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The secret is out: the Pentagon unveils its new stealth bomber

The B-21 has been shrouded in secrecy since the Air Force chose Northrop over Boeing to build the plane in a hotly contested competition in 2015. Unlike other classified programs, the Pentagon openly acknowledges the existence of the new bomber – but that’s about it. The Air Force kept most information about the plane secret so that potential adversaries such as China and Russia could not steal its design or develop ways to shoot it down.

What the public knows is that the B-21 is built with a new generation of stealth technology designed to evade the most sophisticated radars. Austin boasted that “50 years of advancements in low-observability technology have gone into this aircraft”.

“Even the most sophisticated air defense systems will struggle to detect a B-21 in the sky,” he said.

The bomber is designed to penetrate enemy air defenses and hit targets anywhere in the world, something only 10% of the current bomber force can do, according to Northrop. The B-21 is more effective than any other long-range bomber in the world, Austin said, noting that “it won’t need to be theater-based, and it won’t need of logistical support to maintain a target at risk”. .”

“Having such a capability is important for deterrence and for being able, if we need to, to prevail in a conflict,” said a senior DoD official, who spoke on condition of anonymity to discuss a sensitive topic. before the ceremony.

This will be especially important if the United States comes into conflict with China, which has dramatically increased its military capabilities over the past decade. For example, if China decides to invade Taiwan — a scenario the Pentagon estimates could occur by 2027 — the B-21 would be able to respond on short notice, said Mark Gunzinger, an analyst at the Center for Strategic and Budgetary Assessments.

The B-21 is “China’s deterrent bomber,” Gunzinger said, speaking on a panel at the Air Force Association’s annual conference in September.

The Air Force plans to purchase at least 100 B-21s to replace its fleet of B-1 and B-2 stealth bombers, with first deliveries of the aircraft expected in the mid-2020s. It will be able to carry both nuclear and conventional weapons and may or may not be manned, Northrop said.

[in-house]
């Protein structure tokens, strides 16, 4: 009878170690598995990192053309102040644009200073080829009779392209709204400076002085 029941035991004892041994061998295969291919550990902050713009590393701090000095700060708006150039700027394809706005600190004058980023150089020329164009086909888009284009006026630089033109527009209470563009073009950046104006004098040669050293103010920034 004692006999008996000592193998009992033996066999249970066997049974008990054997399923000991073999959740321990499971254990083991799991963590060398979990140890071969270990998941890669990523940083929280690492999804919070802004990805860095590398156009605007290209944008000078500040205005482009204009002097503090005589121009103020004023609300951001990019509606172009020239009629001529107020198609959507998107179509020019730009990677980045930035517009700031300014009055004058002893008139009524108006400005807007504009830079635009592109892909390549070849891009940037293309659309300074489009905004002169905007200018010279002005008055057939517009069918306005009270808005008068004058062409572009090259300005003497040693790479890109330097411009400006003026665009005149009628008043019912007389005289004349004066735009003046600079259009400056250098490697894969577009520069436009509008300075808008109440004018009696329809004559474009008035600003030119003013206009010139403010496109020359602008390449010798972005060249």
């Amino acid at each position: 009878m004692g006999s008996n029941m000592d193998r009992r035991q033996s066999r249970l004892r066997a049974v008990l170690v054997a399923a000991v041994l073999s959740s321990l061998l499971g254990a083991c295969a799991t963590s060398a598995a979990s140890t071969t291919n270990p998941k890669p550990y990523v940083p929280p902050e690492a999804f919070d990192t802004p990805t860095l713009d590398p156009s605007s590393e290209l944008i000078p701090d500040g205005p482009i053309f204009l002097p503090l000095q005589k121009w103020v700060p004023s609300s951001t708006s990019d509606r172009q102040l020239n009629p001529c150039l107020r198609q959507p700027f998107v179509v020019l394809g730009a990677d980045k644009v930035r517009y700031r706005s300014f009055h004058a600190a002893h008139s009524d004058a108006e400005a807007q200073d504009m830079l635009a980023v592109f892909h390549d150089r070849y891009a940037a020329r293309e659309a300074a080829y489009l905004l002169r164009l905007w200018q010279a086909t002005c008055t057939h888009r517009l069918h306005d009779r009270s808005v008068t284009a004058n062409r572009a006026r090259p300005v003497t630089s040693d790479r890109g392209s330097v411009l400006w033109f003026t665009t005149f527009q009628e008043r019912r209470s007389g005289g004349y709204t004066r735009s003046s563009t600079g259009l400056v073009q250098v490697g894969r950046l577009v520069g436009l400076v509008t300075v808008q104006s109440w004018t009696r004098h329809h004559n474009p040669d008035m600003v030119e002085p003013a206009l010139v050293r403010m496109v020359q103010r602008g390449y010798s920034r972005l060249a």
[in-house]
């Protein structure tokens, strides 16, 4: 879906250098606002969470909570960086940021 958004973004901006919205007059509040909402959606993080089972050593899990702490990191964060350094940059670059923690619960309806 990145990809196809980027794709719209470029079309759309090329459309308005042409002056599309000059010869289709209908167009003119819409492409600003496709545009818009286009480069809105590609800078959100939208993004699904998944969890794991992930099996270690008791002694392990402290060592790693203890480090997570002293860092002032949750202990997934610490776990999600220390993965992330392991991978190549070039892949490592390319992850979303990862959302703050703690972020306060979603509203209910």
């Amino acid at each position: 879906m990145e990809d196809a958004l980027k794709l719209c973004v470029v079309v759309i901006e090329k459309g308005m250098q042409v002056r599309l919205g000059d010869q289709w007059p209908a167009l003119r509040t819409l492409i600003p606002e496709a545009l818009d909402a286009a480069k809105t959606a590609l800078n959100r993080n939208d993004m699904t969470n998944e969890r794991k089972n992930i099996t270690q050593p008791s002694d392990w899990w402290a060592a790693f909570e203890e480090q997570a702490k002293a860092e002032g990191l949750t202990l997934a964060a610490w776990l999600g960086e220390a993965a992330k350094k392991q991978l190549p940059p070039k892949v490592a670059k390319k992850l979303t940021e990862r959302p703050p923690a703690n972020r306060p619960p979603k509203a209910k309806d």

Carrying a range of ordnance “with fearsome precision” will allow the B-21 to support operations across the “full spectrum” of warfare, Austin said, much like the Air Force’s current bombers. The B-52, for example, has dropped conventional bombs on Islamic State targets in Syria and can also carry nuclear weapons should such a conflict arise.

The Raider is also “multifunctional,” Austin said. “He can handle anything from intelligence gathering to battle management to integrating with our allies and partners.”

The B-21 was designed with an “open architecture”, allowing the Air Force to more easily replace old systems with new technologies. This approach was taken to prevent the bomber, originally designed nearly a decade ago, from becoming obsolete amid rapid technological advancements.

“As the United States continues to innovate, this bomber will be able to defend our country with new weapons that haven’t even been created yet,” Austin said.

Unlike many recent military aircraft programs, the most famous being the controversial F-35 fighter jet, the new bomber remained on schedule and on schedule. The Air Force set a cap of $500 million on unit cost in 2010 dollars; in 2019, Northrop said the Air Force’s target cost would be just over $600 million, adjusting for inflation.

Over the next few months, the B-21 will undergo additional testing to ensure it’s ready for its maiden flight, which Northrop says is likely to take place in 2023.

The Raider is named after the Doolittle Raiders, known for their surprise attack on Japan during World War II. To choose the name, then-Air Force Secretary Deborah Lee James and Air Force Chief of Staff Gen. David Goldfein appealed to applications and chose from a list of thousands of options ranging from the ridiculous – “Sneaky McBombFace”. – to the sinister – “Black Death”.

The first new B-21s will be based at Ellsworth Air Force Base in South Dakota, and formal training will also be conducted there. Maintenance and sustainment will be handled at Tinker Air Force Base in Oklahoma, while testing and evaluation will be conducted at Edwards Air Force Base in California.

Other prime contractors include Pratt & Whitney, which supplies the engine; BAE Systems, which most likely builds the electronic warfare system; GKN Aerospace; Janicki Industries; Orbital ATK, which was acquired by Northrop; Rockwell Collins; and Spirit AeroSystems, according to Byron Callan, analyst at Capital Alpha Partners.

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